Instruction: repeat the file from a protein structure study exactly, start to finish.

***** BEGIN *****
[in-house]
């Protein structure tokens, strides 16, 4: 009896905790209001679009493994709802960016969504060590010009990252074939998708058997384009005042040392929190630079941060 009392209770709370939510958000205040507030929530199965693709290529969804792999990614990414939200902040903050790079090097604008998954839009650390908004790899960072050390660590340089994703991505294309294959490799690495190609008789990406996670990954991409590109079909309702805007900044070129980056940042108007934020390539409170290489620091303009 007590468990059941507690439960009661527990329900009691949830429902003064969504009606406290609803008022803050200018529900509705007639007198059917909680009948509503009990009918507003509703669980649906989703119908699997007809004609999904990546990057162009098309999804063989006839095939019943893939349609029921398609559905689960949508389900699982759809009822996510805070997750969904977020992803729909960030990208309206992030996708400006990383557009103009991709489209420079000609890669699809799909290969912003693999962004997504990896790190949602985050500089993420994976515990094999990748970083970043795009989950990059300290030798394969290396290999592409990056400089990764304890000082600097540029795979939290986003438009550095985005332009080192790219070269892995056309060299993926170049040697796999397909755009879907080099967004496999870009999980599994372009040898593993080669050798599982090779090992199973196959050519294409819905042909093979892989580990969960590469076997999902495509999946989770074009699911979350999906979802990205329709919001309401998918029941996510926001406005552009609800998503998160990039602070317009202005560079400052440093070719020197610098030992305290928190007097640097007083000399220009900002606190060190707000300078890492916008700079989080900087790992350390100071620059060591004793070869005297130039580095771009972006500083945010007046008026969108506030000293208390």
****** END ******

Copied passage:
[in-house]
């Protein structure tokens, strides 16, 4: 009896905790209001679009493994709802960016969504060590010009990252074939998708058997384009005042040392929190630079941060 009392209770709370939510958000205040507030929530199965693709290529969804792999990614990414939200902040903050790079090097604008998954839009650390908004790899960072050390660590340089994703991505294309294959490799690495190609008789990406996670990954991409590109079909309702805007900044070129980056940042108007934020390539409170290489620091303009 007590468990059941507690439960009661527990329900009691949830429902003064969504009606406290609803008022803050200018529900509705007639007198059917909680009948509503009990009918507003509703669980649906989703119908699997007809004609999904990546990057162009098309999804063989006839095939019943893939349609029921398609559905689960949508389900699982759809009822996510805070997750969904977020992803729909960030990208309206992030996708400006990383557009103009991709489209420079000609890669699809799909290969912003693999962004997504990896790190949602985050500089993420994976515990094999990748970083970043795009989950990059300290030798394969290396290999592409990056400089990764304890000082600097540029795979939290986003438009550095985005332009080192790219070269892995056309060299993926170049040697796999397909755009879907080099967004496999870009999980599994372009040898593993080669050798599982090779090992199973196959050519294409819905042909093979892989580990969960590469076997999902495509999946989770074009699911979350999906979802990205329709919001309401998918029941996510926001406005552009609800998503998160990039602070317009202005560079400052440093070719020197610098030992305290928190007097640097007083000399220009900002606190060190707000300078890492916008700079989080900087790992350390100071620059060591004793070869005297130039580095771009972006500083945010007046008026969108506030000293208390």